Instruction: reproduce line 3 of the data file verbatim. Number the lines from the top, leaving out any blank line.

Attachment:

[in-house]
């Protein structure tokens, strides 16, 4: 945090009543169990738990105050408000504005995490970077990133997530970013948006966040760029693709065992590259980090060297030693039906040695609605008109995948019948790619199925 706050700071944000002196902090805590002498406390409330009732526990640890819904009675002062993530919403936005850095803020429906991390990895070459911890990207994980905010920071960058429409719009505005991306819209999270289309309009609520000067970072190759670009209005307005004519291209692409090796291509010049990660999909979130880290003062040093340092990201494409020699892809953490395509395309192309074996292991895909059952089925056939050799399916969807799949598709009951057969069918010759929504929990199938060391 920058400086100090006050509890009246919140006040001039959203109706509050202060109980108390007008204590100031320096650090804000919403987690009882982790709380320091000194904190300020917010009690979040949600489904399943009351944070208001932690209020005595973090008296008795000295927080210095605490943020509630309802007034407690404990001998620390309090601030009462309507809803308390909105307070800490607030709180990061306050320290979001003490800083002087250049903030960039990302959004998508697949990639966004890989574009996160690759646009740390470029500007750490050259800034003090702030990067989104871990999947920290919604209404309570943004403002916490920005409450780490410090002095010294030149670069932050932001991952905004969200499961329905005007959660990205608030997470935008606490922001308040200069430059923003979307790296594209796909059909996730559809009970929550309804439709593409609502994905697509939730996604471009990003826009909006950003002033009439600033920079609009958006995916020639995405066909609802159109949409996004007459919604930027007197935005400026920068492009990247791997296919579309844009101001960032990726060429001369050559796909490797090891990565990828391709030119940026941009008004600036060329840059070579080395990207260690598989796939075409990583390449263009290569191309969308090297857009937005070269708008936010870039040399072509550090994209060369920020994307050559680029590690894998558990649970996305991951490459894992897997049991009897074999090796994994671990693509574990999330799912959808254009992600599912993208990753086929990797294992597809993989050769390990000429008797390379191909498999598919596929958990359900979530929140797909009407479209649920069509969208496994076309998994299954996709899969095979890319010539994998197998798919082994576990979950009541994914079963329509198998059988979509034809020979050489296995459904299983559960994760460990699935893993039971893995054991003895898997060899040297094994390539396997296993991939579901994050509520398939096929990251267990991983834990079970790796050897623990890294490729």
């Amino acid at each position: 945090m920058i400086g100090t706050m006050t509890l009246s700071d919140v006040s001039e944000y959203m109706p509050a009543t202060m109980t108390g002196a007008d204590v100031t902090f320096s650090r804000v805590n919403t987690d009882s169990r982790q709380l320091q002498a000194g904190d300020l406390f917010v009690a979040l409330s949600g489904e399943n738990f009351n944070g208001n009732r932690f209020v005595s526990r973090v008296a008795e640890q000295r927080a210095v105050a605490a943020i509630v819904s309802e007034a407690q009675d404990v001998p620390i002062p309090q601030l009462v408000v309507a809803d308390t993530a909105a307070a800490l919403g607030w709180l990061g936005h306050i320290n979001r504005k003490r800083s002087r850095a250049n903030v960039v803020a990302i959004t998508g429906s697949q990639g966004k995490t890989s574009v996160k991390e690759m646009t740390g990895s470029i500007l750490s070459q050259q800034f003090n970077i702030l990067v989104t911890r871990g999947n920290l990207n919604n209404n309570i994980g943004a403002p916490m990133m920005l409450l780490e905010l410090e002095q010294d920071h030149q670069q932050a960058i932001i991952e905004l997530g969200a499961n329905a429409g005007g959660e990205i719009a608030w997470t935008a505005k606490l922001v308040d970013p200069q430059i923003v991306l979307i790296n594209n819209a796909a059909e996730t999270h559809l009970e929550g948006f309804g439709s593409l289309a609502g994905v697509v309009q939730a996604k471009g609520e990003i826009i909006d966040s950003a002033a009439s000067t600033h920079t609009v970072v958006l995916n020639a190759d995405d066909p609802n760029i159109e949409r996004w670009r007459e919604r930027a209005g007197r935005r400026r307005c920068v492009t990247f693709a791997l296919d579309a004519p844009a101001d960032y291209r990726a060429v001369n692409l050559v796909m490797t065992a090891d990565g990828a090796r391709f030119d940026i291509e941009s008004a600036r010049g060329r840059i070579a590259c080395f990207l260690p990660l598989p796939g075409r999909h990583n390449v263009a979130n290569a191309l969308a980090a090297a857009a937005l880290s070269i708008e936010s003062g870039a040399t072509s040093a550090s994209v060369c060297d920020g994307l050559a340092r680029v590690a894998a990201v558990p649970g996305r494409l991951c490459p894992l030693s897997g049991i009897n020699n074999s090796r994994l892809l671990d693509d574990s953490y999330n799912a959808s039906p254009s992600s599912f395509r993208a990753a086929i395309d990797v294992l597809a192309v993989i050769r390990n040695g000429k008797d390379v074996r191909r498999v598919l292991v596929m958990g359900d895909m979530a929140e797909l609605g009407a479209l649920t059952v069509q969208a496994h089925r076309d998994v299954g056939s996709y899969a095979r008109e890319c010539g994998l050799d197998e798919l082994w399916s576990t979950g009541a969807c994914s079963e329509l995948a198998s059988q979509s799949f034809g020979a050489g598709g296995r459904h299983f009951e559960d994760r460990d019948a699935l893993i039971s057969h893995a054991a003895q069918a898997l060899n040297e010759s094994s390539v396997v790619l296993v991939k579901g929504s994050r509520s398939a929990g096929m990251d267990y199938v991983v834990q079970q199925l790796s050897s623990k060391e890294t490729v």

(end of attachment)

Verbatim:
């Amino acid at each position: 945090m920058i400086g100090t706050m006050t509890l009246s700071d919140v006040s001039e944000y959203m109706p509050a009543t202060m109980t108390g002196a007008d204590v100031t902090f320096s650090r804000v805590n919403t987690d009882s169990r982790q709380l320091q002498a000194g904190d300020l406390f917010v009690a979040l409330s949600g489904e399943n738990f009351n944070g208001n009732r932690f209020v005595s526990r973090v008296a008795e640890q000295r927080a210095v105050a605490a943020i509630v819904s309802e007034a407690q009675d404990v001998p620390i002062p309090q601030l009462v408000v309507a809803d308390t993530a909105a307070a800490l919403g607030w709180l990061g936005h306050i320290n979001r504005k003490r800083s002087r850095a250049n903030v960039v803020a990302i959004t998508g429906s697949q990639g966004k995490t890989s574009v996160k991390e690759m646009t740390g990895s470029i500007l750490s070459q050259q800034f003090n970077i702030l990067v989104t911890r871990g999947n920290l990207n919604n209404n309570i994980g943004a403002p916490m990133m920005l409450l780490e905010l410090e002095q010294d920071h030149q670069q932050a960058i932001i991952e905004l997530g969200a499961n329905a429409g005007g959660e990205i719009a608030w997470t935008a505005k606490l922001v308040d970013p200069q430059i923003v991306l979307i790296n594209n819209a796909a059909e996730t999270h559809l009970e929550g948006f309804g439709s593409l289309a609502g994905v697509v309009q939730a996604k471009g609520e990003i826009i909006d966040s950003a002033a009439s000067t600033h920079t609009v970072v958006l995916n020639a190759d995405d066909p609802n760029i159109e949409r996004w670009r007459e919604r930027a209005g007197r935005r400026r307005c920068v492009t990247f693709a791997l296919d579309a004519p844009a101001d960032y291209r990726a060429v001369n692409l050559v796909m490797t065992a090891d990565g990828a090796r391709f030119d940026i291509e941009s008004a600036r010049g060329r840059i070579a590259c080395f990207l260690p990660l598989p796939g075409r999909h990583n390449v263009a979130n290569a191309l969308a980090a090297a857009a937005l880290s070269i708008e936010s003062g870039a040399t072509s040093a550090s994209v060369c060297d920020g994307l050559a340092r680029v590690a894998a990201v558990p649970g996305r494409l991951c490459p894992l030693s897997g049991i009897n020699n074999s090796r994994l892809l671990d693509d574990s953490y999330n799912a959808s039906p254009s992600s599912f395509r993208a990753a086929i395309d990797v294992l597809a192309v993989i050769r390990n040695g000429k008797d390379v074996r191909r498999v598919l292991v596929m958990g359900d895909m979530a929140e797909l609605g009407a479209l649920t059952v069509q969208a496994h089925r076309d998994v299954g056939s996709y899969a095979r008109e890319c010539g994998l050799d197998e798919l082994w399916s576990t979950g009541a969807c994914s079963e329509l995948a198998s059988q979509s799949f034809g020979a050489g598709g296995r459904h299983f009951e559960d994760r460990d019948a699935l893993i039971s057969h893995a054991a003895q069918a898997l060899n040297e010759s094994s390539v396997v790619l296993v991939k579901g929504s994050r509520s398939a929990g096929m990251d267990y199938v991983v834990q079970q199925l790796s050897s623990k060391e890294t490729v």